Questioning the Internet

I love the internet. In fact, other than women, it is the closest I get to violating the dictate: “Allow nothing to cleave to you that is not your own, allow nothing to grow upon you that will give you agony when it is torn away.” Not that that’s a bad thing, it’s just I will inevitably suffer from being too dependent on the Internet.

Anyway, despite my mild obsession, I frequently question the wisdom that went into its design. For example, why must all sites end in .com, .org, etc., etc.? Why can’t the suffix be used to derive further information about the nature of the site? For example, .p for a personal page, .b for a blog- this one might be zenstoic.b, .g for group, .c for community, .s for service, the list goes on. One major issue with this is that there are a colossal number of, let’s say four letter suffixes possible, and this would make web real estate comparatively valueless compared to the current system. Anybody who wanted one could claim a domain, and web tycoons would be unable to landgrab countless domains in an frenzied effort to make instant fortunes. Plus, it would make bundling related sites a great deal easier, and navigation between them would be far simpler as well. It makes sense that would be linked to zenstoic.comments and zenstoic.discussion. All that would be necessary is a conversion from the age-old method of how ISP’s resolve text URL’s into IP addresses.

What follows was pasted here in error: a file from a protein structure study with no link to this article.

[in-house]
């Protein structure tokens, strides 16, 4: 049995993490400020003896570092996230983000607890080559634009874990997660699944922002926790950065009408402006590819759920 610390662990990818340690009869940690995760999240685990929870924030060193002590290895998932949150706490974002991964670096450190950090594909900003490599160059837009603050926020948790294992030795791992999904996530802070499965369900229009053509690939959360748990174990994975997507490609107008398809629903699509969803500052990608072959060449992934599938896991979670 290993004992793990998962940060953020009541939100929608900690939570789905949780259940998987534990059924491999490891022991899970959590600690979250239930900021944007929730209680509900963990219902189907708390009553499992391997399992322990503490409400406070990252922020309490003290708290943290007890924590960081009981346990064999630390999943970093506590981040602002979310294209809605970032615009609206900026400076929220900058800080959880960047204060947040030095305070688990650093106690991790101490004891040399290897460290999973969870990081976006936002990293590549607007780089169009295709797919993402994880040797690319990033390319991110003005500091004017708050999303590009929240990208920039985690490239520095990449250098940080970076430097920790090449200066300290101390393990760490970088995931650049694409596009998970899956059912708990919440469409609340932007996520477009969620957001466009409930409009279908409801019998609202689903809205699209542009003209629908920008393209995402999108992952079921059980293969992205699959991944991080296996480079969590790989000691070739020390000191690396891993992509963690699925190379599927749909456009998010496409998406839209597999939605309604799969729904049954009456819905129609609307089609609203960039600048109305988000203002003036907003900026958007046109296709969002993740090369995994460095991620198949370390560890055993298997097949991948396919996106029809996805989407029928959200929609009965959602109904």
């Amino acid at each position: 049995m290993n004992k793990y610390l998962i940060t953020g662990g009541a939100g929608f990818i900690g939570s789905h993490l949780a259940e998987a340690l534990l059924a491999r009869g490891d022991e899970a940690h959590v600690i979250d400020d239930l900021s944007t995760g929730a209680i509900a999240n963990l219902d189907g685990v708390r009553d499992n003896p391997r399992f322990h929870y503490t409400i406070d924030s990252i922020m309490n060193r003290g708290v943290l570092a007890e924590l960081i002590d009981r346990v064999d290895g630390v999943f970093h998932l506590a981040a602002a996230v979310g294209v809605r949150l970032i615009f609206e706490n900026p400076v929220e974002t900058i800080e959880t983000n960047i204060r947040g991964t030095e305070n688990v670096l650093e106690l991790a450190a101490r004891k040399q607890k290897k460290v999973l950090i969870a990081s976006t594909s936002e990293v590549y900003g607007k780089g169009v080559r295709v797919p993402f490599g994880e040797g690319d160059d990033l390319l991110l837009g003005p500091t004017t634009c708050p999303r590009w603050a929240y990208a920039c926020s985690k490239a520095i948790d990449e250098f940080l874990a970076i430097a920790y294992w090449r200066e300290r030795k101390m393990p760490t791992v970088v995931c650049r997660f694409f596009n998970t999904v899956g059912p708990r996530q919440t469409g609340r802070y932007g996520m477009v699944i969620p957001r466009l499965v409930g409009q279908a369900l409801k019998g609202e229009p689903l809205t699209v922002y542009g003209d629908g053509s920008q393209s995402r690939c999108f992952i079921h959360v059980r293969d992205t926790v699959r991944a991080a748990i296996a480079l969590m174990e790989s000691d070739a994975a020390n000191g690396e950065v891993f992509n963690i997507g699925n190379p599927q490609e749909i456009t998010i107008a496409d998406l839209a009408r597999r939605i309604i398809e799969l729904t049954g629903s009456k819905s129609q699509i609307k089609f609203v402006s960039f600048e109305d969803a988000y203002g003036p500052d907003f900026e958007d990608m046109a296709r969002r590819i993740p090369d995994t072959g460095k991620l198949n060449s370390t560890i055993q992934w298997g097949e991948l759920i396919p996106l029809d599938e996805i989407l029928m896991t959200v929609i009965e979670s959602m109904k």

Next thought; why not organize webspace? Currently, pretty much all websites have more or less the same “access universality.” That is to say, the web is flat. Nevertheless, some sites are more viewed than others as authorities, and there are leading figures such as Google. A more sensible web topography might be to group the academic sites together into a tightly knit web circle, and then the product sites, the service sites, the free community sites, open source software sites, etc. etc. If you want to explore one given sector of the web, you can do that. Then the mainstream corporate sites are lumped together into a “central” webspace based on the number of pageviews. This makes is possible to navigate among only the backwaters and find the real web as a network of individuals. For example, wikipedia qualifies as backwaters by this measure, but the Apple homepage does not. There’s the corporate sector, then there’s the community sector if you get my drift.


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